The winning crew of Saturday’s Inter-’Varsity Boat Race will be shrined among crews such as Goldie’s 1870 crew, the Oxonians of 1875 and 1878, and other cracks, as being much above the average for speed and style. The merit of their style is due to the coaching which they received, and especially to that of Mr. Fletcher, the Oxonian, on whom fell the brunt of the tuition from the hour when Trial Eight preparation commenced in the autumn. They had undeniably the best of the stations, being to windward and on the inside of the river’s curve for the first two and a-half miles of the course. The wind blew stiffly, and made the leeward station a great drawback. If the stations had been reversed the handicap would have produced a pretty race; but on their form as displayed Cambridge should in the end have pulled through the disadvantage.

The best man in the two boats was Etherington-Smith, the Cantab President, whose father was in “Jack” Forster’s winning Grand Challenge crew of 1863. The Cantab No. 6, another very fine oar, is son of the No. 3 of Cambridge at Putney in 1862. The father of C.J.D. Goldie was even more celebrated in aquatic history, as most readers know; and the father of Gibbon, the Cantab stroke, a “dry bob” at Oxford, was notorious for showing season after season the most heart-breaking defence at cricket that ever tried the patience and temper of bowlers, and taking all the edge off their deliveries by the time that freer hitters came in. Such repetition of athletic merit to the several generations in fifty per cent. of a crew is an interesting statistic. It reminds one of Horace (Odes IV., 4):

Fortes creantur fortibus ac bovis,
Est in juvencis, est in equis patrum
Virtus.[7]

The Oxford crew did by no means disgrace themselves against such high-class adversaries: they kept together and in stroke all through a hard, stern chase in stormy water. If all of them had copied the body action of their stroke, and had swung back and rowed it well out as he and No. 6 did, they would have been many lengths faster. Their salient failing was want of length of swing-back in the middle of the boat.

The steering of both coxswains was much above the average; both are Etonians, and by no means novices at rudder-lines, which explains their mutual merit on the first occasion that either has performed in a Putney race.

The boats used were two good ones. Oxford cannot have much excuse on this score, good though the Cantab ship was. A resumé of the speech Lord Justice Smith (in the chair at the dinner on the 25th) has appeared in sundry dailies, and has rather misrepresented his remarks on boat-building. What he said in effect was this: “It is well known that if a builder does his utmost to produce two or three actually alike boats, nevertheless one will generally be much the faster. Hence, never trust too much to obtaining an exact replica of any favourite vessel. I hear that Cambridge had a prima donna of a boat this year. If so, I would advise keeping her in lavender at Putney for another race, and spare her the concussion of being carted to Cambridge and back for next year, and of meantime being strained round the sharp corners of the Cam course.” This advice of the Lord Justice will be endorsed by every oarsman who has experience in the vicissitudes of boat-building.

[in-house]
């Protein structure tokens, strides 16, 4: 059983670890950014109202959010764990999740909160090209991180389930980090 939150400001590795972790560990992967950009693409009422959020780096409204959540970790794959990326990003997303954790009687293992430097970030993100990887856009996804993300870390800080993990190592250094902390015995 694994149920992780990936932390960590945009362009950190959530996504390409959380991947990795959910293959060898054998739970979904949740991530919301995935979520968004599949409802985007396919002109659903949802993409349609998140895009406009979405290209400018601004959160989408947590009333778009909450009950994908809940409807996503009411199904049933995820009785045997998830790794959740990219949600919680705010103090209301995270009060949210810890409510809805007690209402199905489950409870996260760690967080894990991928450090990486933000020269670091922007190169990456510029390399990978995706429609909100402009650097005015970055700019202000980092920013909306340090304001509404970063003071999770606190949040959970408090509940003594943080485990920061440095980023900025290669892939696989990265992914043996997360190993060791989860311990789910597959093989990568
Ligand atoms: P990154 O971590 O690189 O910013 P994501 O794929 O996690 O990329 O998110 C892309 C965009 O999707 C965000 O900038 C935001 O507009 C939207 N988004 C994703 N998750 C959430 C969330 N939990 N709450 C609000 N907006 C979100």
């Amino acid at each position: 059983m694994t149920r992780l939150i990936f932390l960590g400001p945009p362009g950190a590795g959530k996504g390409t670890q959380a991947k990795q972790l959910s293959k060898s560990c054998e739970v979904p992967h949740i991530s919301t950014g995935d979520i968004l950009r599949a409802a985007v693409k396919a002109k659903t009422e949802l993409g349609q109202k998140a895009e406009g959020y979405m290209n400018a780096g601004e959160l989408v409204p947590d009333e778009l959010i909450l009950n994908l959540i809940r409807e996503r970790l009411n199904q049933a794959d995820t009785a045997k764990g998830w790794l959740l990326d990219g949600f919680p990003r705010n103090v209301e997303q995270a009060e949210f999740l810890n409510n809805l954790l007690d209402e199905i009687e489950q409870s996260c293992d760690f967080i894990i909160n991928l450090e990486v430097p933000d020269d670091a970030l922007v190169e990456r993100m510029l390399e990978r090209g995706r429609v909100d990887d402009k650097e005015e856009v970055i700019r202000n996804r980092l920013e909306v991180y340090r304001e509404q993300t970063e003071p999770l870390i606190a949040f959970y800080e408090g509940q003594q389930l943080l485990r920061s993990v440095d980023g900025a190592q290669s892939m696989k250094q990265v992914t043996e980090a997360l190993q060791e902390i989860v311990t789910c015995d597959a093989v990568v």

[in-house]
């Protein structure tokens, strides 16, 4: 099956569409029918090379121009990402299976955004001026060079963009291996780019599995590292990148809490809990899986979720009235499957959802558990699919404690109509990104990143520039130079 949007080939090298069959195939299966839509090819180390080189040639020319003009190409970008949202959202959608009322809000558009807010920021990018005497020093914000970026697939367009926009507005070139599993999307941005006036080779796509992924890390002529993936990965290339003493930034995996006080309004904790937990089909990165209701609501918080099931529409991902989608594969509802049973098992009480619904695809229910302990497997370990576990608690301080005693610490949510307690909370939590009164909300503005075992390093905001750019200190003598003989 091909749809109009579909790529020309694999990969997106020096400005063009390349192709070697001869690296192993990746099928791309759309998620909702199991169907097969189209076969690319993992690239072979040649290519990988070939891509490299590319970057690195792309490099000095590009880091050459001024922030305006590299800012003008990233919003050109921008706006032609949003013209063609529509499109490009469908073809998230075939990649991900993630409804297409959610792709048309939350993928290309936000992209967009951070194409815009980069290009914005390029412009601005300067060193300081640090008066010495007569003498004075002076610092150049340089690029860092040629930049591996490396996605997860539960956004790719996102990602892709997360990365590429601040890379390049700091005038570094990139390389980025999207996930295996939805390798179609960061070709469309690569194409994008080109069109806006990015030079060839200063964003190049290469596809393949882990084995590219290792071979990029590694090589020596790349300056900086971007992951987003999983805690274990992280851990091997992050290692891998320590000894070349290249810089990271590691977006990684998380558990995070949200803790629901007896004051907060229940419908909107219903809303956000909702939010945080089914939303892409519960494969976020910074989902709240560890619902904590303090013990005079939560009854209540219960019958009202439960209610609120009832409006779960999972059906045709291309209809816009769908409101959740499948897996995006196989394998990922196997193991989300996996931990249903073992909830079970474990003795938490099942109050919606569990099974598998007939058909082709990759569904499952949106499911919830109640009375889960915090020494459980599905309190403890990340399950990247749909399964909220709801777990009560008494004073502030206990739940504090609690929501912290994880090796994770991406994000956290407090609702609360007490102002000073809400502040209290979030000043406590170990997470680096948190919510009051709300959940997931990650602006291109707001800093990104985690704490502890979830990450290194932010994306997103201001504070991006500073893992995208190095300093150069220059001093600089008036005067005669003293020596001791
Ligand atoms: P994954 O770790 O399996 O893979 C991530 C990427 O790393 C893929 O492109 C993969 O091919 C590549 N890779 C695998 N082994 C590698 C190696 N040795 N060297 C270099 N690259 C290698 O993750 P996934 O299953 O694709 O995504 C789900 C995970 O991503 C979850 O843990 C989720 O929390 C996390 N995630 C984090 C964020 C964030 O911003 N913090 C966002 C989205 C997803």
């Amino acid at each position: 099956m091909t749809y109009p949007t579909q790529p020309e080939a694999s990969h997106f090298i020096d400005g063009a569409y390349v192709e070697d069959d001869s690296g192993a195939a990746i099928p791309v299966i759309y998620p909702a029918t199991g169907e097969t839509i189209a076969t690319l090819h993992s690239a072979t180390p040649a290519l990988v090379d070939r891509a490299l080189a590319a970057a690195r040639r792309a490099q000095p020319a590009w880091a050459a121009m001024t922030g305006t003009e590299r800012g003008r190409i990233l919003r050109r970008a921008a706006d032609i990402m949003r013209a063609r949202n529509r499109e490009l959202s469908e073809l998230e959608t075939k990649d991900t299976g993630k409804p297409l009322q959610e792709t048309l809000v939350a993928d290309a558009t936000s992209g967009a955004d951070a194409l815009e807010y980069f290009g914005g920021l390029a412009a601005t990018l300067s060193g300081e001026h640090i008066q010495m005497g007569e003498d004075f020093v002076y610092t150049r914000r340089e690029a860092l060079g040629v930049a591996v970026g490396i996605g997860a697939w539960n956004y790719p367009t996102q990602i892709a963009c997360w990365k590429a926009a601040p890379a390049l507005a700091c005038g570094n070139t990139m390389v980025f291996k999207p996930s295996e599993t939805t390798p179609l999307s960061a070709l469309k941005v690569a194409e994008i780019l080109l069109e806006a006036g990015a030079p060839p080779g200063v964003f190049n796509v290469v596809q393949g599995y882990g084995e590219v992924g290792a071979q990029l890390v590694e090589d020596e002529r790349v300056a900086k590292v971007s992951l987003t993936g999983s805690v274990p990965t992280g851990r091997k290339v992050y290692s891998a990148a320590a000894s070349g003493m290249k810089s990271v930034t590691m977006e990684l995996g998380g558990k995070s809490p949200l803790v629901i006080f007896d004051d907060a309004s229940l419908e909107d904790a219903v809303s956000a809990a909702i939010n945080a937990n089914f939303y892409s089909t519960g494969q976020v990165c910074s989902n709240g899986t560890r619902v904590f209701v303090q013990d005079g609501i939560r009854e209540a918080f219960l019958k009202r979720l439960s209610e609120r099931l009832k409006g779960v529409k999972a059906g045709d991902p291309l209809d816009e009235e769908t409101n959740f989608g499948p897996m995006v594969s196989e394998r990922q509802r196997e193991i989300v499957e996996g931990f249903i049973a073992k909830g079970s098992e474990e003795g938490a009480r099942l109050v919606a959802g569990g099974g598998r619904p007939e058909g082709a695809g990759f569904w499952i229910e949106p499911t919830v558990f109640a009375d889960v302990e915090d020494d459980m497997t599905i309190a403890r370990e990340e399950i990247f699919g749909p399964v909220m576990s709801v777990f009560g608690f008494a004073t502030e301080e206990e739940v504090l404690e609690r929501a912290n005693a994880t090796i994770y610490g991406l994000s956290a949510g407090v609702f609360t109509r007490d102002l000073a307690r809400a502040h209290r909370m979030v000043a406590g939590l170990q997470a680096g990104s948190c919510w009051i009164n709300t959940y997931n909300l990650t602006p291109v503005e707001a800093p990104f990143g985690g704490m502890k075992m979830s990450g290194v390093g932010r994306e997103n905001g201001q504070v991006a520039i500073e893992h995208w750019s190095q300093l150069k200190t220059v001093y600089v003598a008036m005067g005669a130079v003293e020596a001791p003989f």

The Lord Justice also preached from the chair a friendly, paternal, and hard-hitting homily against the recent cabals in Cantab aquatic circles, which disorganised the C.U.B.C. of late, until Fletcher arrived as dictator to reorganise. Fortunately those cabals have now been quenched, and it is to be hoped that after this latest brilliant example of what a united C.U.B.C. can achieve, we shall hear no more of them. Fletcher will now lay down his bâton at Cambridge and place his services and nerve at the disposal of his own University.

References[edit]

  1. ^ G.C. Drinkwater & T.R.B. Sanders, The University Boat Race: Official Centenary History, pp. 103-04.
  2. ^ G. Nickalls, Life’s a Pudding, p. 211.
  3. ^ Major-General J.H. Beith, quoted in The Times, Nov. 14, 1946.
  4. ^ Ibid.
  5. ^ G.C. Drinkwater & T.R.B. Sanders, The University Boat Race: Official Centenary History, p. 107.
  6. ^ R. Burnell & G. Page, The Brilliants: A History of the Leander Club, p. 82.
  7. ^ Either Woodgate or VANITY FAIR erred; “ac bovis” should be “et bonis”: “Fortes creantur fortibus et bonis / Est in juvencis, est in equis patrum / Virtus”: ‘Tis only from the sturdy and the good that sturdy youths are born.’ Homer’s fourth poem in the fourth book of Odes, written in 13 B.C. at the request of Caesar Augustus, celebrates the Claudian house and particularly Drusus, Augustus’ step-son, who had defeated marauders on the Roman frontier two years earlier. C. Bennett, Horace: Odes and Epodes, pp. 137, 371.